* A strong economy means we can invest in our public services. We believe the collective provision of public services and the NHS can be delivered through government action, improving health and educational life chances, protecting the public, safeguarding the vulnerable, ensuring dignity at every stage of life and placing individuals at the heart of decision-making.

* The people of this country have the ability to create fairer, more prosperous communities for present and future generations. We believe that this creativity is best realised in a society which fosters individual freedom and supports all families.

* The barriers of poverty, prejudice and discrimination facing individuals should be removed and advancement occur on the basis of merit, with inequalities reduced through the extension of opportunity, giving individuals the skills and means to open new doors and fulfil their ambitions.


* Etcetera etcetera etcetera.

Their official colour seems to be grey, but the whole thing is just... beige, with taupe highlights.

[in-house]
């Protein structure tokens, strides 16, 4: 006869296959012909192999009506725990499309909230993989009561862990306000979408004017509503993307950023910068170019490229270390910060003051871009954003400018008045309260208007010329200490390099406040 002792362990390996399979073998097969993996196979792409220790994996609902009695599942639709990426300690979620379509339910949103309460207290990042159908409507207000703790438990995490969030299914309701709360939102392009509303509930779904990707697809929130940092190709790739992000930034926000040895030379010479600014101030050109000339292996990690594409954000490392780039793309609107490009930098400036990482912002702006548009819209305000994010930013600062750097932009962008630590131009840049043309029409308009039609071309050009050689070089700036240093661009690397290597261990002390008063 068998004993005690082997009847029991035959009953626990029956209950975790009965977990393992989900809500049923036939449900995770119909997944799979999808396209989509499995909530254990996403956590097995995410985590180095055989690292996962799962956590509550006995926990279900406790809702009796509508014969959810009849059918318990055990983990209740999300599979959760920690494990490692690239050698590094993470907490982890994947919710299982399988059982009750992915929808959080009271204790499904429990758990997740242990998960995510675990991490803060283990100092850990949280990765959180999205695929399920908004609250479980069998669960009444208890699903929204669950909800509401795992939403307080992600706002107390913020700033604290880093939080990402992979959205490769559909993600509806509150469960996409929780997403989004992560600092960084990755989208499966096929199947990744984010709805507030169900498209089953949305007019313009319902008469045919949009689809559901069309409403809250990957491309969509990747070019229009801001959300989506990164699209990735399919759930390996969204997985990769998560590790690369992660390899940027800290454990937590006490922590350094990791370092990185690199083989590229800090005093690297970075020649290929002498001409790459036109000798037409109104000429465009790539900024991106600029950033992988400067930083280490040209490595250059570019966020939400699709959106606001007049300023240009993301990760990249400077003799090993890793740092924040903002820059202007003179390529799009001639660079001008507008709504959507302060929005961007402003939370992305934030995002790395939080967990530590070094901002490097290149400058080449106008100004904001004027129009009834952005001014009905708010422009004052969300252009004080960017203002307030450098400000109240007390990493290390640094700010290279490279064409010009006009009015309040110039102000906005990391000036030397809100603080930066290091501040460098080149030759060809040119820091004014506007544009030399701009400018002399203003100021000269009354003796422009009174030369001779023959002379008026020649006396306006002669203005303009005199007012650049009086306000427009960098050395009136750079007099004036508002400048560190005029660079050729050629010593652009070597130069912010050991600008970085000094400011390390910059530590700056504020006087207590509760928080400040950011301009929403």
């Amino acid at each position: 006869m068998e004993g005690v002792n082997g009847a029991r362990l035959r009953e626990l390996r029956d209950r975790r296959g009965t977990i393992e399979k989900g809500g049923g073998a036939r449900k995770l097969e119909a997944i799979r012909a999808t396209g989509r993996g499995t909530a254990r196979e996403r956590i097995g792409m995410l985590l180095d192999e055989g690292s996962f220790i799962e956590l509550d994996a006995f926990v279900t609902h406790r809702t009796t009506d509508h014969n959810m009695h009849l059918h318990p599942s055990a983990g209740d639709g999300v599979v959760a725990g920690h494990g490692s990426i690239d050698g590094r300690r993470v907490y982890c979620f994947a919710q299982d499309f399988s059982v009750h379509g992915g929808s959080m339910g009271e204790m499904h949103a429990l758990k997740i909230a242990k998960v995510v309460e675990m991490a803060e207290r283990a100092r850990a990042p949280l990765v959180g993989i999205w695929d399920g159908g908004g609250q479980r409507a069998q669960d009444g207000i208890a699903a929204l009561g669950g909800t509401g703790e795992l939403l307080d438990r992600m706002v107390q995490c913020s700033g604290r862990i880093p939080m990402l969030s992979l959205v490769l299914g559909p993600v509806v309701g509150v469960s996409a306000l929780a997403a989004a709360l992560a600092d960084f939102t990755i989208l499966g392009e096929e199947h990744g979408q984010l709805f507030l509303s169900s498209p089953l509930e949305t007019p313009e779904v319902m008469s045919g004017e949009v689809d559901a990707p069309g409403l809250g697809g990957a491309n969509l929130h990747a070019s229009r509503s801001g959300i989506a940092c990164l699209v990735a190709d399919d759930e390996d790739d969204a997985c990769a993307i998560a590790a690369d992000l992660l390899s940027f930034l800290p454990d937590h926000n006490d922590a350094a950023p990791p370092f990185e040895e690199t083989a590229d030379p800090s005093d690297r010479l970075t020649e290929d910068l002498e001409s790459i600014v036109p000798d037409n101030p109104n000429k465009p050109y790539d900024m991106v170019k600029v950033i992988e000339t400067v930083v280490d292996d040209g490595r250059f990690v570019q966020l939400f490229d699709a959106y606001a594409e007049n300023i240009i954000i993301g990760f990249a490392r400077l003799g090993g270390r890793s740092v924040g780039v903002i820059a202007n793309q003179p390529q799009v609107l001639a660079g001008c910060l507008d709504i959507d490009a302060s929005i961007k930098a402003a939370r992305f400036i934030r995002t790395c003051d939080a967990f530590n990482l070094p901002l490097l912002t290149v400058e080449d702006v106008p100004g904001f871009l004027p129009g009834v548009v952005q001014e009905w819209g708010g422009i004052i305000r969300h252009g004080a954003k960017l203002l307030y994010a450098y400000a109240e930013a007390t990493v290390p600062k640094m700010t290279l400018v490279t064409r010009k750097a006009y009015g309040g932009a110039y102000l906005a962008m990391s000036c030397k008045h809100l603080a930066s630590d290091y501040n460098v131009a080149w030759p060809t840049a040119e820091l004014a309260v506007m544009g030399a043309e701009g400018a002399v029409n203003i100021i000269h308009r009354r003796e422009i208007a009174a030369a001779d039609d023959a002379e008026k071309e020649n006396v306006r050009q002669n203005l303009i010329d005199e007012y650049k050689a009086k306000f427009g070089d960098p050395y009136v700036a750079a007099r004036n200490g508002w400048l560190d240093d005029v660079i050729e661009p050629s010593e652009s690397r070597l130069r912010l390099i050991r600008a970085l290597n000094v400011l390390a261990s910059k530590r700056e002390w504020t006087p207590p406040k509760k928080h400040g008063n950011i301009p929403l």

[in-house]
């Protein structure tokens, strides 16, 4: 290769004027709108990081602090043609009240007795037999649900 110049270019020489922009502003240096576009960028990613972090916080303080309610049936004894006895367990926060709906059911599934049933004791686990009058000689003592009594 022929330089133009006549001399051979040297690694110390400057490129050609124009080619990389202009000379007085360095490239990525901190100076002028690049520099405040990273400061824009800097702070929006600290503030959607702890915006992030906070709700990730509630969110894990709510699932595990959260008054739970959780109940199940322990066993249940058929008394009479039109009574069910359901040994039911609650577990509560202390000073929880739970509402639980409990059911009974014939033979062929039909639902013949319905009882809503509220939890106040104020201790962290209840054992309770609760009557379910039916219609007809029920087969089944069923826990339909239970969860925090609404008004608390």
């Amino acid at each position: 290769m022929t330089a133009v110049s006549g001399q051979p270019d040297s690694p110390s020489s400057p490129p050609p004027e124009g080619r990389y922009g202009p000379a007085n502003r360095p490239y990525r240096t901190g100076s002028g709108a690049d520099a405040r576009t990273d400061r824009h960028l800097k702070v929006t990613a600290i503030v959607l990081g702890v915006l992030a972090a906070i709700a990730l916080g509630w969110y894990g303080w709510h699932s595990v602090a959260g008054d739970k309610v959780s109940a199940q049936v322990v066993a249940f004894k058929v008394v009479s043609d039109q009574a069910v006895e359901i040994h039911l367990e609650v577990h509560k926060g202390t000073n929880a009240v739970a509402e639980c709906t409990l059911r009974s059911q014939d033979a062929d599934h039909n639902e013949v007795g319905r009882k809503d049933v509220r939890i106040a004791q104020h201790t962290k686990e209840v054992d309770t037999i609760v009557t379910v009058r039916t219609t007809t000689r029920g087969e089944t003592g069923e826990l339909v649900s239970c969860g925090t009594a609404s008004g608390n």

The only thing of mild interest is (are?) the boxes next to each statement which you can tick to say "I agree". There aren't any for "I disagree".

Tuesday, 19 February 2019

Killer Arguments Against LVT, Not (452)

I've not done one of these for a while, mainly because there aren't any but the Homeys haven't even bothered rehashing old ones.

From here, two years ago:

Chris: The average income is £27k a year, a yearly increase in tax of £2,591 to a household with one working parent would represent almost a 10% increase in income tax.

Any Government that attempts this will make the poll tax riots look like minor in comparison and even more so when their manifesto states that no one earning under £80k a year will pay more tax – it would be a blatant lie.